10 Ways to Honor Indigenous Wisdom from Farmer's Footprint

Here is a great resource on indigenous foodways put together especially for the Thanksgiving holiday.

This is part of countering the dominant narrative about Thanksgiving by focusing on indigenous foods and culture. 

I much admire Farmer's Footprint. Farmer's Footprint is a project of Dr. Zach Bush and his wife Jenn, Perell Bush. Dr. Zach Bush is one of my favorite speakers at this time in the field of health and the microbiome.  You can check him out on YouTube.

They have a 20:18 minute video about Farmer's Footprint which is free to watch here:


Michael Pilarski

10 Ways to Honor Indigenous Wisdom
In celebration of Native American Heritage Month, here are 10 ways you can honor and immerse yourself in Indigenous wisdom:
#1: Find out what Native land you are living on
Type in your location to see who were the original inhabitants and stewards of the land. Find out here.
#2: Incorporate Indigenous visibility and truth into the holiday season
Linda Black Elk shares how... “My answer is, of course, food. Make sure you are celebrating Indigenous Foods AS INDIGENOUS FOODS and make sure that you and your family understand the truth...the truth of the origins of their food. Make sure they know that Indigenous peoples are still fighting to protect the lands and waters these foods grow on and in...as they have been doing since colonists set foot on this sacred land.” 
- Linda Black Elk.

Click here to read a message from 10+ Indigenous leaders.

#3: Learn respectful terminology
A message from SunRose IronShell
Mitakuyepi!! Hello my relatives, my fellow Earthlings. 

My name is SunRose IronShell and my Lakota name is Tate Topa Najin Wiyan, Stands Four Directions Woman.

I am new to the Farmers footprint family and will be sharing the ways of the earth as it was taught to me by my people. I am Sicangu and Oglala which are subbands of the Lakota, the Titowan Band (Prairie Dwellers) of the Oceti Sakowyn/Seven Council Fires, otherwise known as the Sioux Nation of Indians. We also call ourselves the buffalo people due to our symbiotic relationship with them providing us sustenance.  

To celebrate Native American Heritage month, I want to share with you some of the terms you can use to identify my people and explain some of my experiences with them. 

Today’s preferred term to identify my people is Indigenous. Merriam Webster defines the word as: produced, growing, living, or occurring natively or naturally in a particular region or environment. To us, the term is a way to clarify all the teachings that tie us to the earth and how we are all connected to the soil. 

Our tribal nation clans will always come first in our communities. It is always most respectful to ask an individual how they Identify. Not all tribal individuals will identify as Native American, American Indian or Indigenous but our collective knowledge and shared history will always keep us connected to mother earth. And with that we circle back to the beginning of this post as I leave you with love and remind you we are all of this earth and we will always greet you as a relative and fellow Earthling.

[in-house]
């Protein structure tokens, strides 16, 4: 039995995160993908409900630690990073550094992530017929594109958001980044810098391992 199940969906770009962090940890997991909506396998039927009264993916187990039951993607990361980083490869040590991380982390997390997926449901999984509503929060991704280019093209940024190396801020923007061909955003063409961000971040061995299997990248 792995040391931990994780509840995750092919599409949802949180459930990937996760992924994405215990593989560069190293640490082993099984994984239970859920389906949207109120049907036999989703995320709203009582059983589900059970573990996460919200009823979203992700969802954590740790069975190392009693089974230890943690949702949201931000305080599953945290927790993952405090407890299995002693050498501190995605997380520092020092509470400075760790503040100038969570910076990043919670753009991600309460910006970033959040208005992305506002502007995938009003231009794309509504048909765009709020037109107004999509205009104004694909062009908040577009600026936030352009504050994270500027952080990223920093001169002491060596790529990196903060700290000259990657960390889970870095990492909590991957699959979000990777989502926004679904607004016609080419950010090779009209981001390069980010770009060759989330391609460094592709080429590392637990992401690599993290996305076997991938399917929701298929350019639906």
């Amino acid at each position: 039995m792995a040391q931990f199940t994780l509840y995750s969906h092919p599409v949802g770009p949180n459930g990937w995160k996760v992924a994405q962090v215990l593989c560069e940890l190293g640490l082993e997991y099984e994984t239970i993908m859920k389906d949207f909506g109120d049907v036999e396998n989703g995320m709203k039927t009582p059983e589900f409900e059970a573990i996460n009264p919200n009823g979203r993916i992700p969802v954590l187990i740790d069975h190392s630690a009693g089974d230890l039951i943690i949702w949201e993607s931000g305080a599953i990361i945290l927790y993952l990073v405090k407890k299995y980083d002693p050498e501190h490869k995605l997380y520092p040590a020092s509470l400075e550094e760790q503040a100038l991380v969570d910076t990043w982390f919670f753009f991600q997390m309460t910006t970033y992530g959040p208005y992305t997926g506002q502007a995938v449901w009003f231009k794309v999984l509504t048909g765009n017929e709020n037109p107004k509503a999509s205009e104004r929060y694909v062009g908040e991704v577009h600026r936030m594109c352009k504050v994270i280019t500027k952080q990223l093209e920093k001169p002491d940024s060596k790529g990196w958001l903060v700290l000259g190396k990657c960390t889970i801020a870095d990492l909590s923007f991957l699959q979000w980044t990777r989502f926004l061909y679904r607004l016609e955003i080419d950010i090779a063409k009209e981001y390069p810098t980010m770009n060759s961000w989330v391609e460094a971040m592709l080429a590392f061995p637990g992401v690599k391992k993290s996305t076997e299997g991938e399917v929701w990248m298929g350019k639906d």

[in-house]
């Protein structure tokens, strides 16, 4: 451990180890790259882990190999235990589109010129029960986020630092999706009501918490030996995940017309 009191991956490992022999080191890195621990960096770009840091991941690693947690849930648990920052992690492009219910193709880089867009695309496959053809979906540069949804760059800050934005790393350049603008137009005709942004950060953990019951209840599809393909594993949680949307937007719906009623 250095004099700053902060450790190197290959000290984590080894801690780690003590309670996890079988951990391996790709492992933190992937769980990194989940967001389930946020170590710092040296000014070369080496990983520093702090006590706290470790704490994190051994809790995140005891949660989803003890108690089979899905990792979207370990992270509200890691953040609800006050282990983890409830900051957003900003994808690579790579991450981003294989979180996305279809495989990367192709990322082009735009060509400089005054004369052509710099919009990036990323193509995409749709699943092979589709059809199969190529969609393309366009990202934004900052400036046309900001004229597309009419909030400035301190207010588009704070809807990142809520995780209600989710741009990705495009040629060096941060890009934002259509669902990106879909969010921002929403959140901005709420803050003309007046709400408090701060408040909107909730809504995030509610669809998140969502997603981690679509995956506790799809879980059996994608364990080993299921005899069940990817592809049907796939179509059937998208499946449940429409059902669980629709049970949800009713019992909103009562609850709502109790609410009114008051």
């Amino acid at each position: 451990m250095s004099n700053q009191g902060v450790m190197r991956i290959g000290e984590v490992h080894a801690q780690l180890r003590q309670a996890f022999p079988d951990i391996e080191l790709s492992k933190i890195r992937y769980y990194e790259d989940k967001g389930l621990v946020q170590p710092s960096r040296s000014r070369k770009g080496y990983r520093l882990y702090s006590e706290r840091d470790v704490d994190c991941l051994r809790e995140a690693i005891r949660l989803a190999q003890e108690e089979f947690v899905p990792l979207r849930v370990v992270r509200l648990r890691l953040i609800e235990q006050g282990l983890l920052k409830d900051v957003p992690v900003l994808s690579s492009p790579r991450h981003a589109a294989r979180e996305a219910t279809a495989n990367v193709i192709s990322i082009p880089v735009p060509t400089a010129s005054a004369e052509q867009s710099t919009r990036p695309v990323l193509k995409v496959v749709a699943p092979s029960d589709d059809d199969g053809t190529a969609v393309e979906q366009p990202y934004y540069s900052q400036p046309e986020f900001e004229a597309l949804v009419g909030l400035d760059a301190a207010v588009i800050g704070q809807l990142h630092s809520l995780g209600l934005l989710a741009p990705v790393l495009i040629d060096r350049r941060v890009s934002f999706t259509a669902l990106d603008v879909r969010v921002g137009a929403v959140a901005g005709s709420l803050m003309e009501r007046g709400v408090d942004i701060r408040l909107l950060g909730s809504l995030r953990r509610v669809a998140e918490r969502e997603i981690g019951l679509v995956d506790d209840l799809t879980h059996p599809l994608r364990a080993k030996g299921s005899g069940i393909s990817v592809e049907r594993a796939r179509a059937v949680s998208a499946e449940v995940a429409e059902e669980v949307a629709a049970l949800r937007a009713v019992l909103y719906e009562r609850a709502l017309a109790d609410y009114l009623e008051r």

#4: Learn about Indigenous culture
This beautiful video, made and produced by American Indian and Alaskan Native Peoples, exemplifies the quality and diversity of American Indian and Alaskan Native food products and traditions. Get to know the tremendous work and vision behind Native Indian Food Producers.
#5: Support and purchase from local Indigenous businesses and farmers
To find American Indian and Alaskan Native producers in your area visit American Indian Foods Directory here
#6: Use food as a means to educate
10 Native American Recipes by Sean Sherman
What if you brought to the table a traditional Indigenous meal without any colonized ingredients? Explore here to see Sean Sherman’s 10 tribally diverse recipes from wild plants and animals native to North America.
#7: Register for the Resiliency Through Agriculture Virtual Conference 2020
(Dec 7-10 & It’s Free!)
To dive deep into the topic of  "Resiliency Through Agriculture", register for the upcoming Intertribal Agriculture Council's Annual Virtual Conference December 7-10, 2020 to hear from the leading voices in tribal agriculture. Register here.
#8: Donate directly to Native American Food Sovereignty Alliance
Learn more to support Native communities’ food sovereignty and food security efforts and projects.
#9: Expand your mind & your library
#10: Watch these incredible Indigenous stories
Extra Credit: Follow these Indigenous thought leaders and groups on social media
- Farmer's Footprint Team
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